So you are another guy who doesn't know how he got paid in Vietnam. Our tours overlapped so I know that I was giving you a check every month.  The money must have flowed out of your pocket so fast it didn't even leave any lint.

Jim W

wFrom:  Frank Rogers

wtSent:  July 12, 2012

Subject:  VN Question for you

I never heard of any US forces anywhere paying in the local currency. Jan [Japan?] stopped paying in MPC in 1967.  Without warning or notice, I got my pay in greenbacks, and was told there was a new agreement where the US could pay in MPC or $.  Never got paid in MPC after that. I, too, have no recollection of how I was paid in Vietnam, but I must have been somehow.  And my wife should have been paid, too.  Very strange.  Agent Orange effect?

FrankR

wFrom:  Steve Pennington

wtSent:  July 11, 2012

Subject:  VN Question for you

If I remember right Chase Bank had a branch at the main compound at Da Nang Airfield.  My check was deposited in the bank and I was able to write checks on my Chase account.  Worked a lot better than when I was at Phu Cat and had to wait in line to send a money order back to my wife in the States.

SLP

wFrom:  Jim White

wriwTo:  Tom Rein, Steve Pennington

wtSent:  July 11, 2012

Subject:  VN Question for you

Steve,  I'm sure that all of the larger, permanent facilities in South Vietnam had a bank branch.  Some of them might have been Bank of America rather than Chase Manhattan because it seemed that over the years they tended to share the wealth/burden, depending upon your point of view.

Tom, You weren't the only one broke from the 3rd of the month.  In fact, after paying off their "until payday" loans, some were broke by the afternoon of the 1st.  In 1954, I collected about $180 a month, but thanks to the $1.00 steak dinners and 10 cent beer at the NCO Cub I was able to make my money last to "almost the end of the month."

Jim W

wFrom:  Tom Rein

wtSent:  July 10, 2012

Subject:  VN Question for you

When I was at Da Nang in 1968-69 most of my money went home but I got enough to spend at the airmans club for about two days, and then I was broke until the next payday.  I was an airman 2nd and got a whopping 278 bucks a month (including combat pay)...I was RICH!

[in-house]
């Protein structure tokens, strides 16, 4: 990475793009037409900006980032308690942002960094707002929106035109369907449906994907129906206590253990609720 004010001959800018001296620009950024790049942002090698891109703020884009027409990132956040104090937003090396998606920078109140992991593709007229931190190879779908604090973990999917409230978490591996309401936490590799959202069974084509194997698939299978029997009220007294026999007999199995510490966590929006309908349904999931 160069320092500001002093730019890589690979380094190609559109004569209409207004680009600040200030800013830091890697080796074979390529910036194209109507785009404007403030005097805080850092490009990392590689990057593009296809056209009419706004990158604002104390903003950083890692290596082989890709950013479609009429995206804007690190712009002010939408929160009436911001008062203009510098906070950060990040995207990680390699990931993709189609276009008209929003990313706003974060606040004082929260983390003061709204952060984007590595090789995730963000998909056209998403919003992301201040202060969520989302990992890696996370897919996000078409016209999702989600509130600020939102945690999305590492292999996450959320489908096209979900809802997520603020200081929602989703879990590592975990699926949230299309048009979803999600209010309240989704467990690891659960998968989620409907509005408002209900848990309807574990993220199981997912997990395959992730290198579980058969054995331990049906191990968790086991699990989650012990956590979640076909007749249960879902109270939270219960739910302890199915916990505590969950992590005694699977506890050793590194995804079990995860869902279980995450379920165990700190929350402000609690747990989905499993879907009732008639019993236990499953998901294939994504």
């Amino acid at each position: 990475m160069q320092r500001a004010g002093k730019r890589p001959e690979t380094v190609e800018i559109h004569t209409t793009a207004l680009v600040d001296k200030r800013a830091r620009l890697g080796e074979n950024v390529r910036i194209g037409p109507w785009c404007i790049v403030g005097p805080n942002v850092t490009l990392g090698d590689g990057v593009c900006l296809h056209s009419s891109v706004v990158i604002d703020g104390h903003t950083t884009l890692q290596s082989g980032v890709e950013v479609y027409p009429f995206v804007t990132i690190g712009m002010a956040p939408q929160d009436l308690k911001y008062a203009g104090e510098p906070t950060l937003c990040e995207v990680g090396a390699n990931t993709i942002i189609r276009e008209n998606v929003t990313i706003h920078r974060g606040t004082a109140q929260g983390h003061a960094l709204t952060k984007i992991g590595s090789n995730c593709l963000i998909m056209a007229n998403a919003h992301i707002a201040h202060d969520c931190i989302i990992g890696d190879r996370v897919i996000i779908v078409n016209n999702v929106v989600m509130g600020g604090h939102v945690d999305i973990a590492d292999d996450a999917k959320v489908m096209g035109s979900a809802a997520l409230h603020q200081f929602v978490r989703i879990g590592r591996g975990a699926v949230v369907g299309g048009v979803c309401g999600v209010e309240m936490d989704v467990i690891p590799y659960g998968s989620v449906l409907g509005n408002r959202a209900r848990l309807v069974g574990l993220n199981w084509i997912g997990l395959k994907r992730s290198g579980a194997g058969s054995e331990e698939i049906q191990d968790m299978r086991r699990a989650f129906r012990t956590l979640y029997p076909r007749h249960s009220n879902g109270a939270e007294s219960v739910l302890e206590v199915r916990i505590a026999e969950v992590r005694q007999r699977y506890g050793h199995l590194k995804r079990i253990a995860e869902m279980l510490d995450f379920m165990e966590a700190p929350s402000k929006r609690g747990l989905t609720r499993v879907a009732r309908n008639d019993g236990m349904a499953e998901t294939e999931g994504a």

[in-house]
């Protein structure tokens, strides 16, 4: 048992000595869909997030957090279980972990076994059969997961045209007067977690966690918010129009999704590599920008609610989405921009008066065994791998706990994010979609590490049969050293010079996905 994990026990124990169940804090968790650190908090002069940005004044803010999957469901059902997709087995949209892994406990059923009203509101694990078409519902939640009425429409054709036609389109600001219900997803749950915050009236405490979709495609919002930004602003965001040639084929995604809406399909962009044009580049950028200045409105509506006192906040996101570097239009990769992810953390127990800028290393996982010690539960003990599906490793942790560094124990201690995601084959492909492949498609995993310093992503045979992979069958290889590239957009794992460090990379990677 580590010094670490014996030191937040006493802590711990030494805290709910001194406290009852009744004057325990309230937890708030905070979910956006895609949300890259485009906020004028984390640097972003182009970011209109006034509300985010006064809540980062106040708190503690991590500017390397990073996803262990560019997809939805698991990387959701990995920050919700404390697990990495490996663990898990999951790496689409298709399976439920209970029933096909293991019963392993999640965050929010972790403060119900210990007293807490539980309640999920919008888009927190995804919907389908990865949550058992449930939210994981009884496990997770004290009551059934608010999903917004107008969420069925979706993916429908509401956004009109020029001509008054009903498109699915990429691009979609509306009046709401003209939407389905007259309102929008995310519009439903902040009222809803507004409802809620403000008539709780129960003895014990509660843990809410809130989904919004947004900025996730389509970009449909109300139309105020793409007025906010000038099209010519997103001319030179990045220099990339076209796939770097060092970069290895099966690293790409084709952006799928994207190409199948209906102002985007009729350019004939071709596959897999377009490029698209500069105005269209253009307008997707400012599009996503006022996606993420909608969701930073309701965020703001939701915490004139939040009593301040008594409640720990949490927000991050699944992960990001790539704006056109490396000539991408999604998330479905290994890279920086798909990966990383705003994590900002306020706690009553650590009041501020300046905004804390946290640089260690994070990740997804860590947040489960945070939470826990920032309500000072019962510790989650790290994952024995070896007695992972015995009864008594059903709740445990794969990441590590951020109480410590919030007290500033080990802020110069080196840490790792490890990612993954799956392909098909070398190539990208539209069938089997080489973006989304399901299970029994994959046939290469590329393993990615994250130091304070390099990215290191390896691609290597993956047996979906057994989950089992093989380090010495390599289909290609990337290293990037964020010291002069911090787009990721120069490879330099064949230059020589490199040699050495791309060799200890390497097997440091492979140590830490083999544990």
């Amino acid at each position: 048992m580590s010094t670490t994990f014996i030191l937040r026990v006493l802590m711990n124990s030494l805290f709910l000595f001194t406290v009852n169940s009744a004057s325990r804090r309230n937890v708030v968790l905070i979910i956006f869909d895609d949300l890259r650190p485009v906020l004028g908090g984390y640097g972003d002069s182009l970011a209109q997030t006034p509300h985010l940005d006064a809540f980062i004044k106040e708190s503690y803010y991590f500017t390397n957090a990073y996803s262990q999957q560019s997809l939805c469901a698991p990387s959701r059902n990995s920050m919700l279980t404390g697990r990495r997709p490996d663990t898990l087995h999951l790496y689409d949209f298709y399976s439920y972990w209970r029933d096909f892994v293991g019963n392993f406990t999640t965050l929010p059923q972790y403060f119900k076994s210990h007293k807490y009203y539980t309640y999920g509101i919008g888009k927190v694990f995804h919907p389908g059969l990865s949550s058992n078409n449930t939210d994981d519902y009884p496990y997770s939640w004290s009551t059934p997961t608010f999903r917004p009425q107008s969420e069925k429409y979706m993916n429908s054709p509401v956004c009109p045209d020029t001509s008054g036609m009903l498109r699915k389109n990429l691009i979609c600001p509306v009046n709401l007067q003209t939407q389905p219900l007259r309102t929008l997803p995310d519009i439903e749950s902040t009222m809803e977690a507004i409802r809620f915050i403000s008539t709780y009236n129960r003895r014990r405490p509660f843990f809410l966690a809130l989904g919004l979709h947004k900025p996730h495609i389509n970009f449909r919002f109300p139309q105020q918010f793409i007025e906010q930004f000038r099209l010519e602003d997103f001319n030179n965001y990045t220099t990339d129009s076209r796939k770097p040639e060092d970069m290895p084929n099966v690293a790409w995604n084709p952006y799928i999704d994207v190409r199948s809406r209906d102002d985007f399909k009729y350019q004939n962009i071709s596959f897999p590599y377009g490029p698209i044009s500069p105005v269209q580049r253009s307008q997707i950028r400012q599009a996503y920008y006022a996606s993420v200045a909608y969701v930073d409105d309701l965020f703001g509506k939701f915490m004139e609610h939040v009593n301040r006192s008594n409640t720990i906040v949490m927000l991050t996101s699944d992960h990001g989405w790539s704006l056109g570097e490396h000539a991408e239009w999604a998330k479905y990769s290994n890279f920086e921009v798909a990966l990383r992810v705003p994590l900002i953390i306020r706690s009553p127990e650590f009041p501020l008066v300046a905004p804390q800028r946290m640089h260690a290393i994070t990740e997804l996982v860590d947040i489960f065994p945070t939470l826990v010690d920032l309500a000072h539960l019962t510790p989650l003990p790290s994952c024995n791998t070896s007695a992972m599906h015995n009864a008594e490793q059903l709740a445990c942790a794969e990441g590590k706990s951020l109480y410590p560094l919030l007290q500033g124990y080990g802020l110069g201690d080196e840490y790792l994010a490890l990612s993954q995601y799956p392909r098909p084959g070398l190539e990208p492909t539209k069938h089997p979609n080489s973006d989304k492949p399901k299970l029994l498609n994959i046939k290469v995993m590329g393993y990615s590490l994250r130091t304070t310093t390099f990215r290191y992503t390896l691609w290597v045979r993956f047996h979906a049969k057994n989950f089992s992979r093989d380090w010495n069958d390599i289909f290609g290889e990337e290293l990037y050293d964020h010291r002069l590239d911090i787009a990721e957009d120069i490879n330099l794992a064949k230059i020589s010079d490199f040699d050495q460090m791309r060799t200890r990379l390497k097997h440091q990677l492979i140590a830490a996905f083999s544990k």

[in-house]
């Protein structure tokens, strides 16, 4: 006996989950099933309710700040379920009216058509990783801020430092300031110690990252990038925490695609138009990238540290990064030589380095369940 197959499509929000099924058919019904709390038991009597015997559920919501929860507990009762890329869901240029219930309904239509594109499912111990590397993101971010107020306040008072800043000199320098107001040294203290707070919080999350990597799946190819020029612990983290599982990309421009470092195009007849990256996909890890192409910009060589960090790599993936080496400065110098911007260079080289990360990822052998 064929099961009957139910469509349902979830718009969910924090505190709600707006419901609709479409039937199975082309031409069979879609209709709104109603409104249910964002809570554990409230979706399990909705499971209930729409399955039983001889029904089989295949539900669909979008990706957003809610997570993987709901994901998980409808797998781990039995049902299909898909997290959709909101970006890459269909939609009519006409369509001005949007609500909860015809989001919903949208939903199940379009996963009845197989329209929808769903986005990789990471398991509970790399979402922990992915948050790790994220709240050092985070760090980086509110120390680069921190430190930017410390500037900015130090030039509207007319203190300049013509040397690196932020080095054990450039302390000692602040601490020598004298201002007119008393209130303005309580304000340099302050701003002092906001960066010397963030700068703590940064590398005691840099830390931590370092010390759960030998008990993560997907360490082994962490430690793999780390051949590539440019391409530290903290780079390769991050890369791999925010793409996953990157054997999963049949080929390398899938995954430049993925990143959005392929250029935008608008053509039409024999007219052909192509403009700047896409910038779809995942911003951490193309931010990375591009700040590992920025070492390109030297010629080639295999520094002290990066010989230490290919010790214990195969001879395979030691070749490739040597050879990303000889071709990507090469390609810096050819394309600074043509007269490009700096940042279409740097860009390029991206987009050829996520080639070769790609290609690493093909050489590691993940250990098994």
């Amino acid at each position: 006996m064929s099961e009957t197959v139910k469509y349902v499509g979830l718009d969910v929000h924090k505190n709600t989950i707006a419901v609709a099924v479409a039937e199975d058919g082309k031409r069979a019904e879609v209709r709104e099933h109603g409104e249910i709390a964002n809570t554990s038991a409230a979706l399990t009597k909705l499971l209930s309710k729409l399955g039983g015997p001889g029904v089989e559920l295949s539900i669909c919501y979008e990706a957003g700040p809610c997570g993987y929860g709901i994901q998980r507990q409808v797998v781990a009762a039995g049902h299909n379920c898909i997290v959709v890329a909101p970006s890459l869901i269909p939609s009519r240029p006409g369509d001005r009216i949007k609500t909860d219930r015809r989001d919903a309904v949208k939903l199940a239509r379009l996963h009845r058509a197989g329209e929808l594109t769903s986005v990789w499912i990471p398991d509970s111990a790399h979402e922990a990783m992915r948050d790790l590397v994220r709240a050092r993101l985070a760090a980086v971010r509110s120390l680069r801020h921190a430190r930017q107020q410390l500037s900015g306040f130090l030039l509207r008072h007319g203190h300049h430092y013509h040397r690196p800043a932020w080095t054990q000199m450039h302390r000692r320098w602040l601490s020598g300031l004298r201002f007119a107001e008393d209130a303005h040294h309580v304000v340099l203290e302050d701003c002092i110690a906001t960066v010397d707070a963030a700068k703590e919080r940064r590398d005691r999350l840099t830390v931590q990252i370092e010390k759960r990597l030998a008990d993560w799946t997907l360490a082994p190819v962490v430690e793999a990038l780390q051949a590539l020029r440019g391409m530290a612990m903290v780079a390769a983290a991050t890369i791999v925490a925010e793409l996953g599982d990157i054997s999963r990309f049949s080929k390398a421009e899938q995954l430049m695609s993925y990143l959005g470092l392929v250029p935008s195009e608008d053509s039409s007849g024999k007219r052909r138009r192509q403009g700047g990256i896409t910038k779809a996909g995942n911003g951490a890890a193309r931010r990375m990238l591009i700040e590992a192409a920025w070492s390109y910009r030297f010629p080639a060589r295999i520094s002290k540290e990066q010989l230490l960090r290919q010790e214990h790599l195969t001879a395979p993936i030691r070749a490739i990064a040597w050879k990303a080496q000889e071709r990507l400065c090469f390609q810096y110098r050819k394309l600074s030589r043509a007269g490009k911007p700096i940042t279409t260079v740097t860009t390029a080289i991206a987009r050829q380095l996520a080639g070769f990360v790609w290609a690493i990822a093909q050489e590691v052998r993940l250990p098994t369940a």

Tom

wFrom:  Jim White

wtSent:  July 11, 2012

Subject:  VN Question for you

Ken,

I believe you, but as far as I know neither the U.S. Forces in Korea, Japan or Taiwan were ever paid partly in Won, Yen or NT$ so it sounded very strange.  Also, only twice as much?  You were getting ripped off--at least when considering the weakness of Piaster in 1970/71 when I think it was somewhere around 4 to 1 on the "market."

Jim

wFrom:  Jim White

wtSent:  July 11, 2012

Subject:  VN Question for you

Ken,

I knew what you "really meant."  However, I'm sure your pay officer didn't give you Piasters.  Someone beside him might have been there to change your MPC to Piasters if you wanted--but wasn't that it? I think that the U.S. Forces on Okinawa went to Greenbacks sometime in the early 1960's  In Japan, we started using at least the coins and not "paper nickels" at about that same time and I think that it was in 1968 or so that the U.S. Forces in Japan went to greenbacks.

Jim W

wFrom:  Ken Kalish

wtSent:  July 11, 2012

Subject:  VN Question for you

Let me clarify my payment comment.  I realize it looked like I was saying that we got American cash as well as MPC and Piasters.  We were paid only in MPC and Piasters.  Being found with a U.S. $20 was a courts martial offense.

Ken

wFrom:  Jim White

wtSent:  July 11, 2012

Subject:  VN Question for you

Dickie, Perhaps you loved your job so much you worked for free and never got paid at all?  Our tours don't overlap so I can't be very authoritative about your situation, but I imagine that you could take the check (1) to the bank (I think the American Express Bank was in Cholon as well as on the MACV Compound near Tan Son Nhut), or (2) at one of the clubs, I know I was able to cash American Express Bank checks at the club on the top floor of the Plaza Hotel and, if that was possible, then paychecks should have been possible also.  I have no idea what those in the detachments did to cash their checks but there must have been something available. I think that the military rather encouraged everyone to send at least some of their pay to a bank in the U.S. via the allotment system.  I know that I did.  Many others also did this and therefore, the paychecks received "in country" were usually not for that large an amount.